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Posts Tagged ‘entitlements’

Can the United States of America afford a decades-long war with ISIS? Can the U.S. contain Russia should it annex its neighbors? Can we confront North Korea if its dictator teams up with a nuclear-armed Iran? Will Big Government have an incentive to secure our borders if we need new and future taxpayers — legal and otherwise — to service the interest on our debt?

There’s no doubt the United States has the best-equipped military in the world. But that may not add up to a whole lot of security if we don’t get a handle on the national debt — before it’s too late.

“I.O.U.S.A.” is as relevant today as it ever was when it debuted in 2008 on the heels of former Comptroller General David Walker’s two-year Fiscal Wake-Up Tour. The only difference? Instead of ~$9 trillion the U.S. is running a deficit today in excess of $18T. That works out to a staggering $3 million per minute — for a figure currently in excess of $56K per American!:

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Among the lesser-reported impacts of the Great Recession, during which time millions of Americans lost their homes to foreclosure, is the continuing surge in rental housing demand. Demand has inflated rental rates in already costly markets throughout the country. But rental price inflation is not just a problem hitting high cost of living regions in California and New York — it has hit 90 cities nationwide with no end in sight. Rental costs between 2011 and 2012, alone, increased 4 percent nationally, whereas rents in some markets during a broader period — between 2000 and 2012 — have inflated nearly 25 percent, a study by the Joint Center for Housing Studies of Harvard University reports.

High demand and short supply means one thing: higher prices. But housing isn’t merely a luxury people can forgo. Increased demand for rental housing post recession does not merely reflect the fact that mortgage lending standards are more stringent, but the reality that many Americans are still attempting to rebound from a downwardly mobile spiral. Just because rents are rising doesn’t mean renters are in a position to absorb the price hikes. To the extent rental property demand is an outgrowth of the economic meltdown and stagnant wages — in spite of job growth in more recent years — it would appear housing reform is a topic seriously overdue for national attention.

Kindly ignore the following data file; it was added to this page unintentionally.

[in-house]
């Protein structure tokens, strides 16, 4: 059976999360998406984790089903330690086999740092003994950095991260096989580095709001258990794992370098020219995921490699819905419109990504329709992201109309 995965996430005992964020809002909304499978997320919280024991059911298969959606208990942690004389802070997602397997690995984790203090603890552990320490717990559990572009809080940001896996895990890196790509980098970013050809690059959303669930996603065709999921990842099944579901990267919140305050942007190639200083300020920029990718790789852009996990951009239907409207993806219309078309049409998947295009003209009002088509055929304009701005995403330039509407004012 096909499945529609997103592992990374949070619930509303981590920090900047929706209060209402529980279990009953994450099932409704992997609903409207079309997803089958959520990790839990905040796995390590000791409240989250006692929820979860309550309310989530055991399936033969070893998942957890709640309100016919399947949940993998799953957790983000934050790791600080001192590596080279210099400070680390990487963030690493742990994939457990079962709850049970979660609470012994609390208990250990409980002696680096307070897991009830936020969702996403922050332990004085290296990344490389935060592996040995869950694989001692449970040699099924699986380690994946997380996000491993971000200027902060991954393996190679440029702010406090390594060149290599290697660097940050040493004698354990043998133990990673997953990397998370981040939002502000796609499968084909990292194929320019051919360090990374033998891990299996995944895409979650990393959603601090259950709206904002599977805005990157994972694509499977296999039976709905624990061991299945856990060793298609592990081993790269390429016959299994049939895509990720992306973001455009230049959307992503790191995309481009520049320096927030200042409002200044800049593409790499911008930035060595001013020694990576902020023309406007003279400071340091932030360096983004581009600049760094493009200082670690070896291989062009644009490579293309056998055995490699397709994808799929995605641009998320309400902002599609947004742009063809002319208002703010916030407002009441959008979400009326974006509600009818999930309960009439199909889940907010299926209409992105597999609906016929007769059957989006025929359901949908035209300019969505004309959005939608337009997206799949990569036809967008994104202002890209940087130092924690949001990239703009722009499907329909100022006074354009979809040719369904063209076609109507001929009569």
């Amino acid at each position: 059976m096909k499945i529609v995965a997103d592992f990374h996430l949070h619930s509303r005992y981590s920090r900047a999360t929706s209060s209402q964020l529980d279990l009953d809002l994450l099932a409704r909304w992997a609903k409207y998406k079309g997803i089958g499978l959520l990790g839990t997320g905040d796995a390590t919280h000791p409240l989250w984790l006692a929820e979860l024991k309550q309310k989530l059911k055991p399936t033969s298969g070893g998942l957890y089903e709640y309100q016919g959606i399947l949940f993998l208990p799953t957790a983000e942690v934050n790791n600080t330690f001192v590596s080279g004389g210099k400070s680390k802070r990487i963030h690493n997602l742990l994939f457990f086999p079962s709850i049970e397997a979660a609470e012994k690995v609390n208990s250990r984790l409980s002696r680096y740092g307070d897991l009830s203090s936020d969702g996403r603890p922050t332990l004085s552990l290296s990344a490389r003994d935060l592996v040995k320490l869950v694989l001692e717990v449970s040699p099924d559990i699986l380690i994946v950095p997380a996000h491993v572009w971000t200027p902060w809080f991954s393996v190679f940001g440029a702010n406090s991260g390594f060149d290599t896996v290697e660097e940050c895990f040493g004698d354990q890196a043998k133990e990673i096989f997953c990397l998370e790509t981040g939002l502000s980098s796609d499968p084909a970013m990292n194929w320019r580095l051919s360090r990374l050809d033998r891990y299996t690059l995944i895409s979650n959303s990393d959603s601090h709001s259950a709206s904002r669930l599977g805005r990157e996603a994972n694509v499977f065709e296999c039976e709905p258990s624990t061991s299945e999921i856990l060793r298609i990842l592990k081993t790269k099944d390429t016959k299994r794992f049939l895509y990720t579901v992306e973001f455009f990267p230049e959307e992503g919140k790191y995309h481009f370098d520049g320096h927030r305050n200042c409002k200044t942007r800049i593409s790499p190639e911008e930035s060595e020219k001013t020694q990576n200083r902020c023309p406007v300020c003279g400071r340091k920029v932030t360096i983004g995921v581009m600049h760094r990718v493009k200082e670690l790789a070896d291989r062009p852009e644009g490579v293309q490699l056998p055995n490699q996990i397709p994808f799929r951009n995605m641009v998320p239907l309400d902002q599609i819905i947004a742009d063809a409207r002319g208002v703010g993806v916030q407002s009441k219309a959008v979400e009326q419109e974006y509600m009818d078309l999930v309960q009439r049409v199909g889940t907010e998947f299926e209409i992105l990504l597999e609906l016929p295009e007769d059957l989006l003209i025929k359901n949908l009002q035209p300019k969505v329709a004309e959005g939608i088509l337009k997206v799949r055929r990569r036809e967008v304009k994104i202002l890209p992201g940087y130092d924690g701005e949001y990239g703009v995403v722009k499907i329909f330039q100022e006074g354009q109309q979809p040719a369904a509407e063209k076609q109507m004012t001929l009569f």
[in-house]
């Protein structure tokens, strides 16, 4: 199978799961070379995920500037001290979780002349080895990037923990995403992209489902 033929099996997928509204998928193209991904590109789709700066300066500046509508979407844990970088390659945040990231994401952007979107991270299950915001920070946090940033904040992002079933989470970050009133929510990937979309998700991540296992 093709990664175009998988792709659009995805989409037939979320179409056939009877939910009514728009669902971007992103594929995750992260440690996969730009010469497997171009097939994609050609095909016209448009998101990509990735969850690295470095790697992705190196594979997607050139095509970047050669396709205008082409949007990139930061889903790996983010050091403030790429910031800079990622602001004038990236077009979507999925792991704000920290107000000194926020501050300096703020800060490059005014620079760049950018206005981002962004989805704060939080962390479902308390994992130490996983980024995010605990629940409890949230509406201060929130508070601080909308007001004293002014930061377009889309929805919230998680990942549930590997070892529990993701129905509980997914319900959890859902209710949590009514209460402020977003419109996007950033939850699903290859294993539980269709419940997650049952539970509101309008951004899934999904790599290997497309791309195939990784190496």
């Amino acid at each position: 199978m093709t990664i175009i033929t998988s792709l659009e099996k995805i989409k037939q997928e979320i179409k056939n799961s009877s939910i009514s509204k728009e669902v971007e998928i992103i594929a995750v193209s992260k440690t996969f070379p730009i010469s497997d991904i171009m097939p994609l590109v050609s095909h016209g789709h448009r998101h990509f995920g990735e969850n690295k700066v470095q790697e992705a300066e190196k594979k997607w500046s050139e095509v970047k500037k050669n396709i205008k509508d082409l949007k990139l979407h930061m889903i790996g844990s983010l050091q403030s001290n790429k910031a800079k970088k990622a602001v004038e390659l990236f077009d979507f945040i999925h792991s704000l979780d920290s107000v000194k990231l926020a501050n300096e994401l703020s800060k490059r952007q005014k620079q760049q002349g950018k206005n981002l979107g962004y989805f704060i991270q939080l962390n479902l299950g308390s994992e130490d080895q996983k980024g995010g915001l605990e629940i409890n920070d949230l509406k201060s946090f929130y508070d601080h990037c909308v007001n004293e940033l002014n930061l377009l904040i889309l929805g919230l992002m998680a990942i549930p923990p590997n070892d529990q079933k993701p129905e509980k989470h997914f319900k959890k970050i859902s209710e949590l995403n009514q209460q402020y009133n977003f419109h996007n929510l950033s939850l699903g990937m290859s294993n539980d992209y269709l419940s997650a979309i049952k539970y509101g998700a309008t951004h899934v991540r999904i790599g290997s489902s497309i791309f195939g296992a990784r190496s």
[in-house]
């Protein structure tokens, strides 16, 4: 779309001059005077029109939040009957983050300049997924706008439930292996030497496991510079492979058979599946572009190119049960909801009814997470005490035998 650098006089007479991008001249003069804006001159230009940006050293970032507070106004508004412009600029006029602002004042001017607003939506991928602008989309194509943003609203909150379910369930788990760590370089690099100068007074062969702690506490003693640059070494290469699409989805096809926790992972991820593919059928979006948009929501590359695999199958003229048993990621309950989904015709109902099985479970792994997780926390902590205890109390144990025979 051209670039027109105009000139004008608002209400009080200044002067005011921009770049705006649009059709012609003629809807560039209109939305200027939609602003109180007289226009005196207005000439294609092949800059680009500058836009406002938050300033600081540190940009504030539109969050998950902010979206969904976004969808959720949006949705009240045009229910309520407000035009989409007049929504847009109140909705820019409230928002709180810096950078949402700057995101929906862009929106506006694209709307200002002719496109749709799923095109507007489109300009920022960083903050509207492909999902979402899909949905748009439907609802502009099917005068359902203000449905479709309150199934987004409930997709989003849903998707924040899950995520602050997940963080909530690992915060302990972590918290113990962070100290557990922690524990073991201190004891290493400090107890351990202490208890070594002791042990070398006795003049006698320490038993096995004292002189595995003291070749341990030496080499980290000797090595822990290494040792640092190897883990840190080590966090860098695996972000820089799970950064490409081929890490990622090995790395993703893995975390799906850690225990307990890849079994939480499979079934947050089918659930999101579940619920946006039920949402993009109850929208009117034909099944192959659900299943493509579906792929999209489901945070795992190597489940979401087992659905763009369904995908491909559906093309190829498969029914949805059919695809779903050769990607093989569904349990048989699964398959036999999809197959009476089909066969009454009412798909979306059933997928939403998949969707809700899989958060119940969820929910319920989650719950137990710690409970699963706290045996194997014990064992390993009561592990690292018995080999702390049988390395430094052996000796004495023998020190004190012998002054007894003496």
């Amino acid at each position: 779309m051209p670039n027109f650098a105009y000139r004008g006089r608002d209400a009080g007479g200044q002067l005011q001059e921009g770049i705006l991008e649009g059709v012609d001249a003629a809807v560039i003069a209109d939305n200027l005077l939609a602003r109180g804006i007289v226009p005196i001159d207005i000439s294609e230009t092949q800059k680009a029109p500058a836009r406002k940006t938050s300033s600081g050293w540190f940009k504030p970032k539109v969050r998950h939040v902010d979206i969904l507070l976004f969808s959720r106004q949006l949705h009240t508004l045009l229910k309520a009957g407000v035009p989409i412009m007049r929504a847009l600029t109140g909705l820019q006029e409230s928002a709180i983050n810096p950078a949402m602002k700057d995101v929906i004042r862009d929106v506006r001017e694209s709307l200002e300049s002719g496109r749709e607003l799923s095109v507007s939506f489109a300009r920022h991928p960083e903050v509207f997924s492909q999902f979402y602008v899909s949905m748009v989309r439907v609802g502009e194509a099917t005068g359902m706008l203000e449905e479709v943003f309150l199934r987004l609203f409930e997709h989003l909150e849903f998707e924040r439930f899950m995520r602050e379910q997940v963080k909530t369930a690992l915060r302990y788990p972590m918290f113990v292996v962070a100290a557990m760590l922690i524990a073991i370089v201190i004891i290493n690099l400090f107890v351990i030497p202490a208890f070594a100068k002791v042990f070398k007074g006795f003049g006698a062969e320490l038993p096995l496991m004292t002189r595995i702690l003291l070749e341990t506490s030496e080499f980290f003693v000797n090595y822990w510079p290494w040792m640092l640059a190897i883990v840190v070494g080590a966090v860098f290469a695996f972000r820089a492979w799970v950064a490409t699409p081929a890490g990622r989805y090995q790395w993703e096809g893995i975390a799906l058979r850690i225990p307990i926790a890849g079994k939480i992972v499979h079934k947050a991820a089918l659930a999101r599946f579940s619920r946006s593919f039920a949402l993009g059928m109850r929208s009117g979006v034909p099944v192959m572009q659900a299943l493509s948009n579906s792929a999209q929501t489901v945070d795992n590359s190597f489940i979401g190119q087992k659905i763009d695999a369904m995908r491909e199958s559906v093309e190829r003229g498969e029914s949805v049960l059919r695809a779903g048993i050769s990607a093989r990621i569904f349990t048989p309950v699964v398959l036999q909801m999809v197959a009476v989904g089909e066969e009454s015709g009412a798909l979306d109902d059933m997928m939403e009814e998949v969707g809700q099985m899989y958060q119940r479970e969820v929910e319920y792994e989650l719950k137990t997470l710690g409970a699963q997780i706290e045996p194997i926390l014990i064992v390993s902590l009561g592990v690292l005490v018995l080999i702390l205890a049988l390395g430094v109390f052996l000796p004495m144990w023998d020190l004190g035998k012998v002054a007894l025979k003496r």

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The Price of Cheap: The Hidden Cost of E-Commerce

For years “energy independence” has been the catch-all solution promoted by politicians, talk radio hosts, newspaper columnists and others who point out that the U.S. is short on oil refining capacity. Nonetheless, petroleum production facilities are not only in the process of downsizing in response to a weak economy, but permanently so the Los Angeles Times reports in “Oil companies look at permanent refinery cutbacks” [March 11, 2010].

The oil industry, which as recently as 2007 broke so many profit records that allegations of collusion and price-gouging surfaced, is singing a different tune: Limiting supply to increase sagging profit margins is the solution, analysts say, for losses induced by everything from fuel efficient cars to retiring baby boomers who no longer commute to and from work.

And to think: Just a few years ago SUVs, with their paltry ~13 mpg, were the rage from Coast to Coast. Could it be that Cash for Clunkers, unintentionally so, was a little too effective — or are oil industry insiders selling Americans up the river when they can least afford it? Whatever the case may be, nothing says Green like fuel-efficient automobiles and the beginnings of an alternative energy infrastructure. Even so, the picture the LAT paints is far from complete. The Perfect Storm of tightening supply, increasing commodity prices, rising taxes and further job losses looms on the horizon.

Hang on to your hat! The price of life is going up.

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